## Quadratic polynomials P(F(q),F(q2))=0 for Hauptmoduln F of level 4N

Suppose G is a genus-zero congruence group commensurable with PSL2(Z) that is 2-adically contained in Gamma0(2). Let F be a Hauptmodul for the associated modular curve. Then F(q) and F(q2) satisfy a polynomial equation P(F(q),F(q2))=0 quadratic in both variables, and P(Xi , Xi+1)=0 gives a recursive tower of modular curves. We exhibited fifteen such examples, where G is 2-adically Gamma0(2), there. Here we give the six cases where G contains some group Gamma0(4N) but is 2-adically Gamma0(2r) for some r>1. In each case we choose a Hauptmodul that vanishes at a finite cusp and is q-1 + O(1) at infinity, and express it as a product of functions (eta(qn))bn.

The largest r that occurs is 4. Here G=Gamma0(16), of index 24 in Gamma(1). We can use the Hauptmodul with b4=-2, b8=6, and b16=-4, and all other bn=0. Then

P(A,B) = B2 - A2B + 4.
equivalently, subtracting 2 to put the zero of the Hauptmodul at the zero cusp, we have b1=2, b2=-1, b8=1, b16=-2 (and other bn=0), and quadratic relation
P(A,B) = B2 - A(A+4)(B+2).

Likewise r=3 allows only G=Gamma0(8), of index 12. The Hauptmodul with b2=-4, b4=12, and b8=-8, and all other bn=0, yields

P(A,B) = (B+4)2 - A2B.
[This Hauptmodul is equivalent to the square of our first Gamma0(16) Hauptmodul under a conjugation in PSL2(Z).] Equivalently, subtracting 4 to put the zero of the Hauptmodul at the zero cusp, we have b1=4, b2=-2, b4=2, b8=-4 (and other bn=0), and quadratic relation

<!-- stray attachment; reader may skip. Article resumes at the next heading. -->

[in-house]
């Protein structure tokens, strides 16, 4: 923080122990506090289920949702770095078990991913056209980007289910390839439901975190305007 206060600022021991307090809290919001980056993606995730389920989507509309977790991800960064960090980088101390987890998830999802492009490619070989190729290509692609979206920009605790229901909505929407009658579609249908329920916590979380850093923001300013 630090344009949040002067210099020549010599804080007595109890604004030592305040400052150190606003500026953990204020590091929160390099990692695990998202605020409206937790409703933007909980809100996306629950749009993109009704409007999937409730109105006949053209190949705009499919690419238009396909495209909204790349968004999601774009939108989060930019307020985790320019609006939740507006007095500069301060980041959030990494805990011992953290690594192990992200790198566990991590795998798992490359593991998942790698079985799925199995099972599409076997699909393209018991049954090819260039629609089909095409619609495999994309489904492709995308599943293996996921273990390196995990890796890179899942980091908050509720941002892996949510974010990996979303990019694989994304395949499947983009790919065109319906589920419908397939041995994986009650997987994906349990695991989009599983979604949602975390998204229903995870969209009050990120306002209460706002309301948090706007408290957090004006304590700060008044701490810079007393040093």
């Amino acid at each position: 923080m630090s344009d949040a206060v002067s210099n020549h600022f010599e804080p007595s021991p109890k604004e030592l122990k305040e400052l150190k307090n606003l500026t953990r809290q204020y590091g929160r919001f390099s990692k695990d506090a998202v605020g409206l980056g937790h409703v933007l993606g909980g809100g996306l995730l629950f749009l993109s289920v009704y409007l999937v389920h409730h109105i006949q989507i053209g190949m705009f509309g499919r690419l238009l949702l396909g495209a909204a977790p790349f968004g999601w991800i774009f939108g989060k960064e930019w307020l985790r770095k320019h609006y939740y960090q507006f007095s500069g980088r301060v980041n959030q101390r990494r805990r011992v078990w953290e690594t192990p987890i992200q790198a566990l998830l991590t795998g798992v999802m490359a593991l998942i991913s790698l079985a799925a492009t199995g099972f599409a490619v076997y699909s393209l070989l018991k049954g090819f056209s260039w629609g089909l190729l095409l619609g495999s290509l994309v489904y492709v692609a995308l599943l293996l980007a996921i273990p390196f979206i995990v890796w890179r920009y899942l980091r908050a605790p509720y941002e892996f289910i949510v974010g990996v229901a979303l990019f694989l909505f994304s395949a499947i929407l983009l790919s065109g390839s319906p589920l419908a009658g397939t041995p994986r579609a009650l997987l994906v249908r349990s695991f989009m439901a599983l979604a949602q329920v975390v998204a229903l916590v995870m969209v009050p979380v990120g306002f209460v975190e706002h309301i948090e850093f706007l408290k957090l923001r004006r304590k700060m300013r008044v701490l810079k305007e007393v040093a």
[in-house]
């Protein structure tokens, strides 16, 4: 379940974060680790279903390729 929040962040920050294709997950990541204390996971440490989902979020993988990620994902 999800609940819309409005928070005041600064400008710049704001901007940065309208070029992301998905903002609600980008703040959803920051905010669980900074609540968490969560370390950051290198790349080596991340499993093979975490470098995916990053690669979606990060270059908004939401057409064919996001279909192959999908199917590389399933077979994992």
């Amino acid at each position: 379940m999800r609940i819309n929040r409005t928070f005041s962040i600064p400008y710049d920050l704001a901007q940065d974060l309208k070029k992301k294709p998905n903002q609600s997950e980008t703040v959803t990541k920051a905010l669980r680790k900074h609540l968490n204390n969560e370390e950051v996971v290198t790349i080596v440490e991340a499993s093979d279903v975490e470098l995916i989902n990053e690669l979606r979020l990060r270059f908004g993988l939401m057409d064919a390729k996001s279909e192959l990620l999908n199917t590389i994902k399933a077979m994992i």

P(A,B) = B2 - A(A+8)(B+4).
This is also a guise of the classical recursion for the AGM (arithmetic-geometric mean), as may be seen by the further substitution (A,B)=(8/(X-1),8/(Y-1)), under which the equation becomes
4XY2 = (X+1)2,
that is Y = (1+X) / (2 sqrt(X)).

In the case r=2 we find four possibilities, which we describe as we did for the fifteen cases of r=1. Define

Vn(q) := eta(qm) / eta(q4m).
For each of the four groups, we write a Hauptmodul as a finite product of functions (Vn(q))an :
 G index nonzero an equation Gamma0(4) 6 a1 = 8 B2 = A (A + 16) (B + 16) Gamma0(12) : w3 12 a1 = a3 = 2 B2 = A (A + 4) (B + 4) Gamma0(28) : w7 24 a1 = a7 = 1 B2 = A (A + 2) (B + 2) Gamma0(12) 24 a1 = -1,   a3 = 3 B2 = A (A - 2) (B - 2)
As with r=1, there are G that are commensurable with, but not subgroups of, Gamma(1); the ``index'' of such a G is the quotient of the indices in Gamma(1) and G of a common subgroup of finite index.

Note that both Gamma0(12):w3 and its index-2 subgroup Gamma0(12) arise. Thus w3 yields an involution of the Gamma0(12) tower, acting in the same way on each coordinate Xi; if we apply to this involution to one of the variables A,B we get an alternative recursion giving the same tower. We calculate that this involution takes X to (X-4)/(X-1). Applying this involution to one of A,B and adding 1 to both variables, we find the equivalent recursion A2(B2+3B)=9(B-1).